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Best For Last
Written By: O.C.fotoguy
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Best For Last
Best For Last
Best For Last
Best For Last
Best For Last
Best For Last

    I feel good, I ate good, and slept well and let nature show me how so many things (electricity, internet, flush toilets, etc.) really aren’t necessary. I was amused by looking for shade. Shade is something almost no one looks for in February in Ocean City, but as I am loving the sunshine here 26 miles deep in America’s Jungle in the Big Cypress National Preserve portion of the EverGlades, I realized I was making an effort to walk on the shady side of the trails to get out of the direct sun. Why, because it was 80 degrees with a clear bluest of blue sky almost every day. I’ve been about as le’id back as I can be, haven’t accomplished anything except relaxing, nothing has even approached concern, let alone a crisis, and it’s been warm every day, and there has not been a bad weather day. Even the robins know to be here!! Some mornings it was a little crisp and some were foggy, but by 10 a.m. the sun had changed that. Over the 16 years that I’ve come here for weeks to a month in January or February, I’ve seen wildlife that most people never see in a life time including panthers, pilliated wood peckers, swallow tailed kites, wood ducks, bears, bobcats, pigmy rattle snakes, water moccasin snakes, and more.
    Wanting to get into the shade lets you know how warm it is here!  This is my last night of 20 that I’ve spent here consecutively; I’ve loved it. No snow here!!! I heard on the radio that Disney World and Universal Studios are charging $99 a day for a parking pass and you pay big time for whatever you do. People are in line to go there. Here I rarely see another person and nature’s show is free. I’ll take nature; you can have Mickey…
    I’ve started each day with a 3-4 hour walk starting around sunrise with 28 oz. of coffee with bakers chocolate, creamer and a dash of nutmeg & cinnamon, and an orange or grapefruit, then coming back to my nest (slide-in camper on a pickup truck) for a brunch of whole grains with a banana; then it’s off on my bicycle. Each outing has long pauses to watch what nature has to show me. Yesterday’s show was a fish, absolutely eating size. There’re only two kinds to me, that and too small to eat. I’ll bet a hand line and bait would’ve caught him easily, because here he has probably never seen a fisherman. I didn’t need it, though, since I’d bought 5 lbs. of grouper at the end of the Key West Seafood Festival that a vendor didn’t need. I’ll remember where I saw that fish for next year.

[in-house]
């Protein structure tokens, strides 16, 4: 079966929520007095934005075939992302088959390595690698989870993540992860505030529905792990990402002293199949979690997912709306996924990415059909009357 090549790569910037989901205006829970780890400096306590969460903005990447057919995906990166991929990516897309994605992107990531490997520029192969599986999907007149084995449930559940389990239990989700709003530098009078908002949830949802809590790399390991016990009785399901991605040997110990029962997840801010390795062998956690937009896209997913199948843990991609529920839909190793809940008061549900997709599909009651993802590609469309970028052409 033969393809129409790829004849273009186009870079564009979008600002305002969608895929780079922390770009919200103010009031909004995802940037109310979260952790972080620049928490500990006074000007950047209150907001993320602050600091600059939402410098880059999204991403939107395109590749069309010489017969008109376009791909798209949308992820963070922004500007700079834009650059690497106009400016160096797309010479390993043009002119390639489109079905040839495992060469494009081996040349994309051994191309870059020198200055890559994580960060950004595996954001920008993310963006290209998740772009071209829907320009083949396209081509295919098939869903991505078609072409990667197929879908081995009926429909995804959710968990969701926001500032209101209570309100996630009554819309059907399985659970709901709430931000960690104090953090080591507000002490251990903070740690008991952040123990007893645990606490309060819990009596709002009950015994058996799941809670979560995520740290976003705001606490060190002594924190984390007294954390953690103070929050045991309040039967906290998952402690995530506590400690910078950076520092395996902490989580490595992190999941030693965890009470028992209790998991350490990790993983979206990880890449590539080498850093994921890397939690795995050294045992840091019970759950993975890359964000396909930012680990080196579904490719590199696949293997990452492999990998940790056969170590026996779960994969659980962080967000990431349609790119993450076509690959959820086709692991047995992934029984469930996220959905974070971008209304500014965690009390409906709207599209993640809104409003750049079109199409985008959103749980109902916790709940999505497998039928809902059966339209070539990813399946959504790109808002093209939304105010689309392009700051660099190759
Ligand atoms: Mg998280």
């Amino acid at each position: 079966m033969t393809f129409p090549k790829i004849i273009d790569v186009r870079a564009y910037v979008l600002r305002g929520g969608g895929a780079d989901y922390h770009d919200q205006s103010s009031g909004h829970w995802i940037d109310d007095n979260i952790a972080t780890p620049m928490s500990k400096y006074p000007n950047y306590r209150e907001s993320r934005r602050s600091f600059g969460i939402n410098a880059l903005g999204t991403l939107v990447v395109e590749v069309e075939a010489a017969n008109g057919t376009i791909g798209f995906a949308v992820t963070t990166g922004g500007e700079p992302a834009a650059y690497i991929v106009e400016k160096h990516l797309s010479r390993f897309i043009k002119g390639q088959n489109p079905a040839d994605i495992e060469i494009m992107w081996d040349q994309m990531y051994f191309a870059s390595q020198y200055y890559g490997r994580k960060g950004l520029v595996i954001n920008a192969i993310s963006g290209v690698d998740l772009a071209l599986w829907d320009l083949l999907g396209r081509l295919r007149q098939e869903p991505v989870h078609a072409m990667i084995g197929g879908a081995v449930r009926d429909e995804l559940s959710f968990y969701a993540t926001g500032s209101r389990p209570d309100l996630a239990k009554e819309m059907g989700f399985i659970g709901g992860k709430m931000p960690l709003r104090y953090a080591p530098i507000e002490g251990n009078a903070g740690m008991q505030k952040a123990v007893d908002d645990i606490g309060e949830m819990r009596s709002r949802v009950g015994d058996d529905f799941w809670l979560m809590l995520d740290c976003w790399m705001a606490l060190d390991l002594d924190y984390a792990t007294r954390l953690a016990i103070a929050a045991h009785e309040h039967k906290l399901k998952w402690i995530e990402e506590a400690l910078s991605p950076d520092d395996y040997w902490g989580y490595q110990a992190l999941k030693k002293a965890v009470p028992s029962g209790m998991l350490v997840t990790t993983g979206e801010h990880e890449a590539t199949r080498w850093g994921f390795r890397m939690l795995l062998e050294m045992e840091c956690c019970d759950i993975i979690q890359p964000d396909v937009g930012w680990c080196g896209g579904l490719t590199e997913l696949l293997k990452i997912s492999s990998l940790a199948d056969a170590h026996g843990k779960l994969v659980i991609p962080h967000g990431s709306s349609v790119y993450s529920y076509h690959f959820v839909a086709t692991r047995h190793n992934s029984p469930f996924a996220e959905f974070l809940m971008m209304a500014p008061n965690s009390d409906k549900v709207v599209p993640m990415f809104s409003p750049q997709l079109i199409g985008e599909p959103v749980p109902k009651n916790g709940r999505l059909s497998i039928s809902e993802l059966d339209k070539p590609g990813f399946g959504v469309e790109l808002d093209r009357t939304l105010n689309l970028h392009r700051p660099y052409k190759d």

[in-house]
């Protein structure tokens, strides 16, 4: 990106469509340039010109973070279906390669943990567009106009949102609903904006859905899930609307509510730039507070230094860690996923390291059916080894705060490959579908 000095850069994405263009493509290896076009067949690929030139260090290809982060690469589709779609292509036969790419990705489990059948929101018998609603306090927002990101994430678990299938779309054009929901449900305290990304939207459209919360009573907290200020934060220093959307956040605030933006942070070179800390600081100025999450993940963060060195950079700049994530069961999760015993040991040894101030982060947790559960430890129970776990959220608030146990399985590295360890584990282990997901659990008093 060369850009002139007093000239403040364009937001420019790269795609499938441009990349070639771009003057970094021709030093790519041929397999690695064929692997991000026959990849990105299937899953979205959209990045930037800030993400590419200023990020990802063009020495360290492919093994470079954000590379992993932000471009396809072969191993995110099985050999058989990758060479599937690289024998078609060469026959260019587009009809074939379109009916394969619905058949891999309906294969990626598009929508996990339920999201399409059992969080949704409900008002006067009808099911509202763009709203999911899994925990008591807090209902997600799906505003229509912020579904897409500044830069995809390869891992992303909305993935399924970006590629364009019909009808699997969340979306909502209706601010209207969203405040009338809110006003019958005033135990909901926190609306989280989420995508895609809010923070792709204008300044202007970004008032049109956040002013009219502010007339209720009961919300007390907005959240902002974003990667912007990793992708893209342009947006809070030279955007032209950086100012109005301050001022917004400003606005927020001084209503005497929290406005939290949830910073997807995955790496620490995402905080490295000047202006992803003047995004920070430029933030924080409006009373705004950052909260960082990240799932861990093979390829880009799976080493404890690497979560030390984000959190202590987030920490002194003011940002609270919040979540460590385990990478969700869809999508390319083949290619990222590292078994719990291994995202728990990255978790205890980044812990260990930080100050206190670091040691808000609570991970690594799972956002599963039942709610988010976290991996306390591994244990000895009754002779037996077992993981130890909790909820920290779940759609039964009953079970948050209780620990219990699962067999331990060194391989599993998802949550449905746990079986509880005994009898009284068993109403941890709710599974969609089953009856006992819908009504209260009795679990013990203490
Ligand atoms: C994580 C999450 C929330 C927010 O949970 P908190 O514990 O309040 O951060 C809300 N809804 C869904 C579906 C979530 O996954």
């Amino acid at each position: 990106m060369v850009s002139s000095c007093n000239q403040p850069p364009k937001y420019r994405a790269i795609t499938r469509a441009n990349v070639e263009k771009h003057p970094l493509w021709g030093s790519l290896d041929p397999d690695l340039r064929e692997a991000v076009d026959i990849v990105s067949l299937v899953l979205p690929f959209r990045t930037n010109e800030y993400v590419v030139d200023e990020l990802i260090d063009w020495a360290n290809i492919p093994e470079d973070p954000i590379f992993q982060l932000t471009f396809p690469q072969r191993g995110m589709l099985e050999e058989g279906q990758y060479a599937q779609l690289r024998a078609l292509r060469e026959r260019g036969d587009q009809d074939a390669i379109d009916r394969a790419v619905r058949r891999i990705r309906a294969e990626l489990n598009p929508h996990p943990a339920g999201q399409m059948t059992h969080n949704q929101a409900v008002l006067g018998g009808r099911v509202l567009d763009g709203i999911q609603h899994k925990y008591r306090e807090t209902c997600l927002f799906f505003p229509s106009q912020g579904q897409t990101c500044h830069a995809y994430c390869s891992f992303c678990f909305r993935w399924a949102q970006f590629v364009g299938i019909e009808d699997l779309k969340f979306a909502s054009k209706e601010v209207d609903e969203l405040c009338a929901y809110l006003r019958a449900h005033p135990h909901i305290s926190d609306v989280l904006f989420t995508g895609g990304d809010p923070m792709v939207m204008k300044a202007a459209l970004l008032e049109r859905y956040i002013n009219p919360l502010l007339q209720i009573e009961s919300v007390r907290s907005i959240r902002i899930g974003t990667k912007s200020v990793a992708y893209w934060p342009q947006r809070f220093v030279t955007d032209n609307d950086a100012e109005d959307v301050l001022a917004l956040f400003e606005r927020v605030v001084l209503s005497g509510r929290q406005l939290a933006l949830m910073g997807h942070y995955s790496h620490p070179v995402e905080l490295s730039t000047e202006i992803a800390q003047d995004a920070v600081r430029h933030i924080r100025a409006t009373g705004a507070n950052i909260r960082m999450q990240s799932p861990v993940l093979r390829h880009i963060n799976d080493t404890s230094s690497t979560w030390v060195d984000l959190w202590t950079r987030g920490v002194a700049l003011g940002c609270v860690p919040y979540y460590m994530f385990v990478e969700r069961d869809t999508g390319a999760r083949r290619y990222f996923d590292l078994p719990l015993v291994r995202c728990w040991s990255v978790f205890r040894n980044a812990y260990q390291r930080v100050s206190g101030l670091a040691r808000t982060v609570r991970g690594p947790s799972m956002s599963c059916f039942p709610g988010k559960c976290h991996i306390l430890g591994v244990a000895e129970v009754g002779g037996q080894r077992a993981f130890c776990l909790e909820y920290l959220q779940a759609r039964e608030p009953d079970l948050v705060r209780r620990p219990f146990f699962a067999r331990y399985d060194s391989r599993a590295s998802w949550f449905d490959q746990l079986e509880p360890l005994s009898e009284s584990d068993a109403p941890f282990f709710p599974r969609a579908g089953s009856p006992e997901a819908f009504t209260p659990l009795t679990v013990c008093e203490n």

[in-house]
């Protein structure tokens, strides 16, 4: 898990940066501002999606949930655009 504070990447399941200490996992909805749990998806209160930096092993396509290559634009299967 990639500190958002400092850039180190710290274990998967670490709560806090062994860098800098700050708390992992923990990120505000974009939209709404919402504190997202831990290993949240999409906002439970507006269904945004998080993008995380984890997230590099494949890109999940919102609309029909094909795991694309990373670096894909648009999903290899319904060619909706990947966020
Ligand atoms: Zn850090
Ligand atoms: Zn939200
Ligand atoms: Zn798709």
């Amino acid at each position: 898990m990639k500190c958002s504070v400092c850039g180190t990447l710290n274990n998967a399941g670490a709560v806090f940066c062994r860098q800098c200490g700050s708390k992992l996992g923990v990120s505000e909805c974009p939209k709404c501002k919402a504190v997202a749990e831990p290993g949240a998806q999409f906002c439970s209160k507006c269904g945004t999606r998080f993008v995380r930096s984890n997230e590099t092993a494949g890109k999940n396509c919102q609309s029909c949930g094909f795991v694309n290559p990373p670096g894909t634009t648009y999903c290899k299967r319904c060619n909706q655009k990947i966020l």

On many of my walks I had to clear a spiders work from my way, although I avoided them whenever I could. How does a spider get that single strand of “web” across 8-10 feet 4 or 5 feet off the ground?   Another morning I came across two raccoons; each scurried up a tree, went all the way to the top, and promptly went to sleep.  A half hour later when I passed again, they were still there! Each year I see anhingas.  What an amazing critter.  I see them diving and swimming with the fishes, sitting in trees, and swimming on the surface, and soaring way up in the air with the eagles!  Wow! The hardest photo while I’ve been here is getting one of a swallow tailed kite.  They fly so fast. I can’t push the shutter button fast enough. They’re always way over at the far side of the picture. The way they zoom around, they surely inspired the maneuvers of fighter jets! I’m also amazed that I see the same type of critter, maybe the same one, in the same place year after year. They are obviously much more content with their lives than most humans.  You can hear a lot interesting facts about the everglades and its critters by going to evergladesradionetwork.com and listening to their programs.
    The last day as I drove out of Big Cypress from my camp site to Turner River Road, I saw a large bird fly from the brush across the dirt road and up into the trees. I knew by the size of its head that it was an owl. I stopped the truck, grabbed my camera, walked back to where I’d seen it and searched the trees. When it moved again to a perch high in the trees, I saw it was a Barred Owl. I hadn’t seen one for years. I got the photo and went back to the truck, then stopped about mid way to the gate to take a short last walk. I was treated by a red bird pausing in its skittish nature long enough for me to get a photo, then two little diving ducks performed for me. Wow, Mother Nature had saved the best for last!    One thing for sure though, I’ll be back here!
    Now, I’m meandering up the western coast of Florida for the rest of March, then on to Texas in April. Staying here where it’s warm, rather than going west and hoping to find a warm place in March is a much better “plan,” than what I’ve done before and I think it will set a trend for the rest of my adventures. In Texas I’ll go to Big Bend N.P. hopefully get to kayak in St. Elena Canyon, then watch the craziness of Spring Break in South Padre Island and the NCAA Basketball Ball March Madness on TV. By then it’ll be time to go home for some steamed crabs, Fager’s Island Deck Parties, and the beach. One thing for sure though, I’ll be back here!
Bob R  o.c.FotoGuy
more photos @ picasaweb.google.com/o.c.fotoguy2009
& facebook.com/OCfotoguy
PHOTOSAsYouWantThem.biz
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